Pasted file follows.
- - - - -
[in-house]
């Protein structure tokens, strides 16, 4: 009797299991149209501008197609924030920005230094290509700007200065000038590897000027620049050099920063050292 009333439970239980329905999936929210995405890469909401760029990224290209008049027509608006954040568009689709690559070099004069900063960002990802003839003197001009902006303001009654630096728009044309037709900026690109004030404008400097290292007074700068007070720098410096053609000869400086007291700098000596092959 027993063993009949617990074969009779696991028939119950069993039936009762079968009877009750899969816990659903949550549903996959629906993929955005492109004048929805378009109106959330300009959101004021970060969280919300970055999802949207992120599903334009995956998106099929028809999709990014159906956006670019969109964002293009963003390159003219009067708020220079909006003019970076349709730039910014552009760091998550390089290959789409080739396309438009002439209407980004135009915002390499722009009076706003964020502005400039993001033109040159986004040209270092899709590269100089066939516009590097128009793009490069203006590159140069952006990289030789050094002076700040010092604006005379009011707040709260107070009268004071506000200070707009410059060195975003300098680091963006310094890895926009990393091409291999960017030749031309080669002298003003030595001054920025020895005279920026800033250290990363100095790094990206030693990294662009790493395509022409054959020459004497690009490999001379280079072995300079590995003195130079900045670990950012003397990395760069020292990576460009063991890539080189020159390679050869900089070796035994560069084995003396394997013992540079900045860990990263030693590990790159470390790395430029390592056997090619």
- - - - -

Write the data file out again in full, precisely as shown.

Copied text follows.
[in-house]
């Protein structure tokens, strides 16, 4: 009797299991149209501008197609924030920005230094290509700007200065000038590897000027620049050099920063050292 009333439970239980329905999936929210995405890469909401760029990224290209008049027509608006954040568009689709690559070099004069900063960002990802003839003197001009902006303001009654630096728009044309037709900026690109004030404008400097290292007074700068007070720098410096053609000869400086007291700098000596092959 027993063993009949617990074969009779696991028939119950069993039936009762079968009877009750899969816990659903949550549903996959629906993929955005492109004048929805378009109106959330300009959101004021970060969280919300970055999802949207992120599903334009995956998106099929028809999709990014159906956006670019969109964002293009963003390159003219009067708020220079909006003019970076349709730039910014552009760091998550390089290959789409080739396309438009002439209407980004135009915002390499722009009076706003964020502005400039993001033109040159986004040209270092899709590269100089066939516009590097128009793009490069203006590159140069952006990289030789050094002076700040010092604006005379009011707040709260107070009268004071506000200070707009410059060195975003300098680091963006310094890895926009990393091409291999960017030749031309080669002298003003030595001054920025020895005279920026800033250290990363100095790094990206030693990294662009790493395509022409054959020459004497690009490999001379280079072995300079590995003195130079900045670990950012003397990395760069020292990576460009063991890539080189020159390679050869900089070796035994560069084995003396394997013992540079900045860990990263030693590990790159470390790395430029390592056997090619």